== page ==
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Best practices and innovative solutions to overcome barriers to delivering policy, systems and environmental changes in rural communities

Authors

Haynes-Maslow, L.; Osborne, I.; Jilcott Pitts, S.B.

Abstract

To better understand the barriers to implementing policy; systems; and environmental (PSE) change initiatives within Supplemental Nutrition Assistance Program-Education (SNAP-Ed) programming in U.S. rural communities; as well as strategies to overcome these barriers, this study identifies: (1) the types of nutrition-related PSE SNAP-Ed programming currently being implemented in rural communities; (2) barriers to implementing PSE in rural communities; and (3) common best practices and innovative solutions to overcoming SNAP-Ed PSE implementation barriers. This mixed-methods study included online surveys and interviews across fifteen states. Participants were eligible if they: (1) were SNAP-Ed staff that were intimately aware of facilitators and barriers to implementing programs, (2) implemented at least 50% of their programming in rural communities, and (3) worked in their role for at least 12 months. Sixty-five staff completed the online survey and 27 participated in interviews. Barriers to PSE included obtaining community buy-in, the need for relationship building, and PSE education. Facilitators included finding community champions; identifying early “wins” so that community members could easily see PSE benefits. Partnerships between SNAP-Ed programs and non-SNAP-Ed organizations are essential to implementing PSE. SNAP-Ed staff should get buy-in from local leaders before implementing PSE. Technical assistance for rural SNAP-Ed programs would be helpful in promoting PSE. © 2018 by the authors. Licensee MDPI, Basel, Switzerland.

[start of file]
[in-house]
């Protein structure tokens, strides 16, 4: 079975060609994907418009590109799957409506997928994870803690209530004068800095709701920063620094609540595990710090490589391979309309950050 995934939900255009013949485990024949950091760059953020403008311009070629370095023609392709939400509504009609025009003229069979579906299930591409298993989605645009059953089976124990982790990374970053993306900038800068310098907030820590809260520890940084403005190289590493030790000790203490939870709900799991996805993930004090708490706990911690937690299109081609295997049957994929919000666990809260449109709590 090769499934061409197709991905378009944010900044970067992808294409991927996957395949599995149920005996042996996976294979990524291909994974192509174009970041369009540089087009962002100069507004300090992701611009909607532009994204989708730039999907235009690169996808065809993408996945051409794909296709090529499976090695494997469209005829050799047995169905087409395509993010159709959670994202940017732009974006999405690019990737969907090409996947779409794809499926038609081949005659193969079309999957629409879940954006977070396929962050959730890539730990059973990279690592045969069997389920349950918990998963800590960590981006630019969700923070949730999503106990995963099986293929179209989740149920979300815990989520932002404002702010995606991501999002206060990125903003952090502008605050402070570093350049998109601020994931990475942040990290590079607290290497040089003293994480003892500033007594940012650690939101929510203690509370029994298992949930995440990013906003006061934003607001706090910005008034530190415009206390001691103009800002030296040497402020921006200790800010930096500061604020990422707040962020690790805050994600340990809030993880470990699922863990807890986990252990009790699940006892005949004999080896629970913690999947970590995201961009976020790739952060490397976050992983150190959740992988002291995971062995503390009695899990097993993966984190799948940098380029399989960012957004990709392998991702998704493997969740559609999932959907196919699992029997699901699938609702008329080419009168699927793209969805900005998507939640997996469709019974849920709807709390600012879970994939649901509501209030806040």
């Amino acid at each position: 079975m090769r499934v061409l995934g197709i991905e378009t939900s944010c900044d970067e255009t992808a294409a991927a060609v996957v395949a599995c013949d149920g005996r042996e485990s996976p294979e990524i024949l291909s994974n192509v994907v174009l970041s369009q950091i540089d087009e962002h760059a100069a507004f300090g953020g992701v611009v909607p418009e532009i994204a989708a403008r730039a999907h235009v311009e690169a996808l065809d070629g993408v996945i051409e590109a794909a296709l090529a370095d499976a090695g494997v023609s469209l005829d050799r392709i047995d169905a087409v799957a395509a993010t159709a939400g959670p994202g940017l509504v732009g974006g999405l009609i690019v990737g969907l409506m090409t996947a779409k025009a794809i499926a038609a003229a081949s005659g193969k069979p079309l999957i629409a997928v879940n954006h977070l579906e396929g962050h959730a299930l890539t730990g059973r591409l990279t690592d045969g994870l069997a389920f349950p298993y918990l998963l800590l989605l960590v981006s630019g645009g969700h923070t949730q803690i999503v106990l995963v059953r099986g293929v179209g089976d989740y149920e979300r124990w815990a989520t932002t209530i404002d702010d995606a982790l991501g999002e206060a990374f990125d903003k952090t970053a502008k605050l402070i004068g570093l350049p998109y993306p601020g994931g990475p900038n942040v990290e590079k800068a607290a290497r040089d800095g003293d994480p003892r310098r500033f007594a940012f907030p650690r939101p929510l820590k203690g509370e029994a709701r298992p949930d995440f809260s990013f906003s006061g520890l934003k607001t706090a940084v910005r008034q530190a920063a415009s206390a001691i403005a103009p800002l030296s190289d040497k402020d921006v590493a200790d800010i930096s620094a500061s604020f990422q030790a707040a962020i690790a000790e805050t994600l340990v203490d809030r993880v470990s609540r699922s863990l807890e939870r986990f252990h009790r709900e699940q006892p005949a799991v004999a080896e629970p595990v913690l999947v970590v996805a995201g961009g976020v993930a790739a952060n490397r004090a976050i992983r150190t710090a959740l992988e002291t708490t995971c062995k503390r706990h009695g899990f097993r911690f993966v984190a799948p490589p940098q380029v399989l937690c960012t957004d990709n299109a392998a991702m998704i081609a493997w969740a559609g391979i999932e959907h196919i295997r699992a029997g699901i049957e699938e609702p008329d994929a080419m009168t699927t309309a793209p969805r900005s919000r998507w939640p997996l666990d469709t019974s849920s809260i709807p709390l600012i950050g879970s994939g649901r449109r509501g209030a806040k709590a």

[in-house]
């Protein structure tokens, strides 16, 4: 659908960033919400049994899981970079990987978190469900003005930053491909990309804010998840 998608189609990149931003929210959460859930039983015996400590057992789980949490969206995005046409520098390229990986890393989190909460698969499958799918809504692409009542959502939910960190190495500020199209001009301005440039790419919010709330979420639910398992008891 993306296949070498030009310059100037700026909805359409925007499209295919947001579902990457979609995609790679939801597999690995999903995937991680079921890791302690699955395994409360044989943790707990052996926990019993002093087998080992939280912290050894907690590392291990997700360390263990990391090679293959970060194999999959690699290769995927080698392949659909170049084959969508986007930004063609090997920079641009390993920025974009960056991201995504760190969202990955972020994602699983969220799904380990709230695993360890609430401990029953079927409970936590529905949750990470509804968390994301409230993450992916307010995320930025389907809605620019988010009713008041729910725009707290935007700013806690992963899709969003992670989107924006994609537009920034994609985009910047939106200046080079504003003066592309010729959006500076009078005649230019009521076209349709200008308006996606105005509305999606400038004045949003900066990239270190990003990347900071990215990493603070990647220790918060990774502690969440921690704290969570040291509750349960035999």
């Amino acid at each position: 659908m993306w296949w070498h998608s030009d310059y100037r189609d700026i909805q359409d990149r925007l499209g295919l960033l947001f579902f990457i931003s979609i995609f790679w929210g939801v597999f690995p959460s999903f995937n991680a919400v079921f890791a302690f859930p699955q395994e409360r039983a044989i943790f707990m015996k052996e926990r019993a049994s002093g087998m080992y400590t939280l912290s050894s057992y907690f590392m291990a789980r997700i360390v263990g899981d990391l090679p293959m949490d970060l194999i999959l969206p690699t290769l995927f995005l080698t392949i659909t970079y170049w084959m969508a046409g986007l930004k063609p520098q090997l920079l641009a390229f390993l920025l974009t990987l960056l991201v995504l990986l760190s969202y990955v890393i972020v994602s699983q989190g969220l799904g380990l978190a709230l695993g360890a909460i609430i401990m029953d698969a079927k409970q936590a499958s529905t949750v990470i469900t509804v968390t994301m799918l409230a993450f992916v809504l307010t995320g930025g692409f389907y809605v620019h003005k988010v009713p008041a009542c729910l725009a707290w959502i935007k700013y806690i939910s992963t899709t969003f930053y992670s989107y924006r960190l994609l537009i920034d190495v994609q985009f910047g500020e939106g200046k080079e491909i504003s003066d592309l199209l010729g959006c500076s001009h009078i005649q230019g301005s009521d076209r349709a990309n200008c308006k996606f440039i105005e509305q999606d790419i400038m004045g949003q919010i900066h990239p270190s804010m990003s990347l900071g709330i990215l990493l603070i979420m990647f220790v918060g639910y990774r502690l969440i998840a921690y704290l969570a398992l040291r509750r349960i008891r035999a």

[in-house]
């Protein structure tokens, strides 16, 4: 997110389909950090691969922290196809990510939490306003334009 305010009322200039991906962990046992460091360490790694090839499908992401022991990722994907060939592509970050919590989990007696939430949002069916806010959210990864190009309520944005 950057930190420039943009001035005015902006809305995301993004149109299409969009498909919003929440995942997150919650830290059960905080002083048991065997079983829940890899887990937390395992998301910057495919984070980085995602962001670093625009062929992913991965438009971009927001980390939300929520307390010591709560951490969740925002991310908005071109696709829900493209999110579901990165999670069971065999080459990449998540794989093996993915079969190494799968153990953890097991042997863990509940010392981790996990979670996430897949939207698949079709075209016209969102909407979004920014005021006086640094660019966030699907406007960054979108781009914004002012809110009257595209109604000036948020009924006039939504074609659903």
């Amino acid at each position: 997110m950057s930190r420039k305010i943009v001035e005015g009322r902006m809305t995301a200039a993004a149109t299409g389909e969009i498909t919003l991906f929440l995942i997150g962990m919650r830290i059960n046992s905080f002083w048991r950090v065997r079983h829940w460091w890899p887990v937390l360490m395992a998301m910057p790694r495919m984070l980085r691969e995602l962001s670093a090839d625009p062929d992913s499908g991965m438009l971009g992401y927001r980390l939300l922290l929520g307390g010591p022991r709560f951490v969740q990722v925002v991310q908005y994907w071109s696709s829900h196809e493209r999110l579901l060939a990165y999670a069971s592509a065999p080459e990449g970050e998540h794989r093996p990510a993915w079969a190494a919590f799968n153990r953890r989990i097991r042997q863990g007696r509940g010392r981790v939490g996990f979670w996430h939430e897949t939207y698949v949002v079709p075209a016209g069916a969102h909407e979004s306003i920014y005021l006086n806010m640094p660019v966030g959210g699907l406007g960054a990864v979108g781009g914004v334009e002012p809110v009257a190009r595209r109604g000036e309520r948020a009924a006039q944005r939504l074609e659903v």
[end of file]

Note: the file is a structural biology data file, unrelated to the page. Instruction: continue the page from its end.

Keywords

DOI

https://doi.org/10.3390/nu10081012